For years, researchers have been puzzled by study findings that showed younger adults to be better decision-makers than older individuals.

Experts suspected the findings resulted from experimental designs that tested the ability to make decisions one at a time without regard to the past or future, thus negating the influence of experience and judgment.

In a new study, psychologists designed a model requiring participants to evaluate each result in order to strategize the next choice, more like decision-making in the real world.

Using this methodology, older decision makers clearly made better choices. The findings will be discussed in an upcoming issue of the journal Psychological Science.

“We found that older adults are better at evaluating the immediate and delayed benefits of each option they choose from. They are better at creating strategies in response to the environment,” said psychologist Dr. Darrell Worthy, of Texas A&M University.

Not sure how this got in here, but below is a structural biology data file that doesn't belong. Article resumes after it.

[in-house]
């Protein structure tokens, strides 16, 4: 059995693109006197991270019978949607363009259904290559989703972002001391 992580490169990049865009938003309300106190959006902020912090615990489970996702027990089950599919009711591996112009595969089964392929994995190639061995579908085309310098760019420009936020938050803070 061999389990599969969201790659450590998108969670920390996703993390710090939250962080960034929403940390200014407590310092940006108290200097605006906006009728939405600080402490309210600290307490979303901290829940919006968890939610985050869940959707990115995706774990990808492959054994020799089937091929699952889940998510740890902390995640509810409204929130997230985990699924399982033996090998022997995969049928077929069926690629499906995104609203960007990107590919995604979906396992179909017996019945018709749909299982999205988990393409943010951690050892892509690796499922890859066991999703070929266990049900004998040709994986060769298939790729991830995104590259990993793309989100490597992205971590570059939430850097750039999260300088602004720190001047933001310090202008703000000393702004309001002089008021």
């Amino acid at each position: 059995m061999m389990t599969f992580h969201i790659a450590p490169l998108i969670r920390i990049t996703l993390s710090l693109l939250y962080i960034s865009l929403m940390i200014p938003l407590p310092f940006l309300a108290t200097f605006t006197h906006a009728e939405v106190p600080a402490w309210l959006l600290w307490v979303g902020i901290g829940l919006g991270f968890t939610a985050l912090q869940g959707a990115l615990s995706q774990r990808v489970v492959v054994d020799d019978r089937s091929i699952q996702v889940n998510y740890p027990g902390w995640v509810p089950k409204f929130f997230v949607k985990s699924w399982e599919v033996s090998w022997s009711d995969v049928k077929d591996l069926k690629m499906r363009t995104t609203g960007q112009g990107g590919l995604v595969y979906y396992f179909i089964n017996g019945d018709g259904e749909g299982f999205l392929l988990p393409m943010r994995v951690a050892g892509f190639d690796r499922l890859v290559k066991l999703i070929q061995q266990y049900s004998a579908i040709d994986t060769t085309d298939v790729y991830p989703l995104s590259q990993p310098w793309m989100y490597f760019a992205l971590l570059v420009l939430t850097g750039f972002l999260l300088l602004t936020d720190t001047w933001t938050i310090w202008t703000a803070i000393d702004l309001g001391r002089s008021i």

Researchers used two experiments to determine how younger adults and then older adults make decisions.

In the trials, younger adults scored better when only immediate rewards needed to be considered. In other situations where successful decision-making was based upon the need to develop a theory of how rewards in the environment were structured, older adults were clearly superior.

Researchers believe this difference reflects the ways we use our brains as we age.

Younger people make choices using the area of the brain called the ventral striatum – a region related to habitual, reflexive learning and immediate rewards: impulsivity.

But as this portion of the brain declines, older adults compensate by using their pre-frontal cortices, where more rational, deliberative thinking is controlled.

“More broadly, our findings suggest that older adults have learned a number of heuristics”—reasoning methods—”from their vast decision-making experience,” said Worthy.

In other words, older adults have developed wisdom – a talent that has now been confirmed in a lab setting.

Source: Association for Psychological Science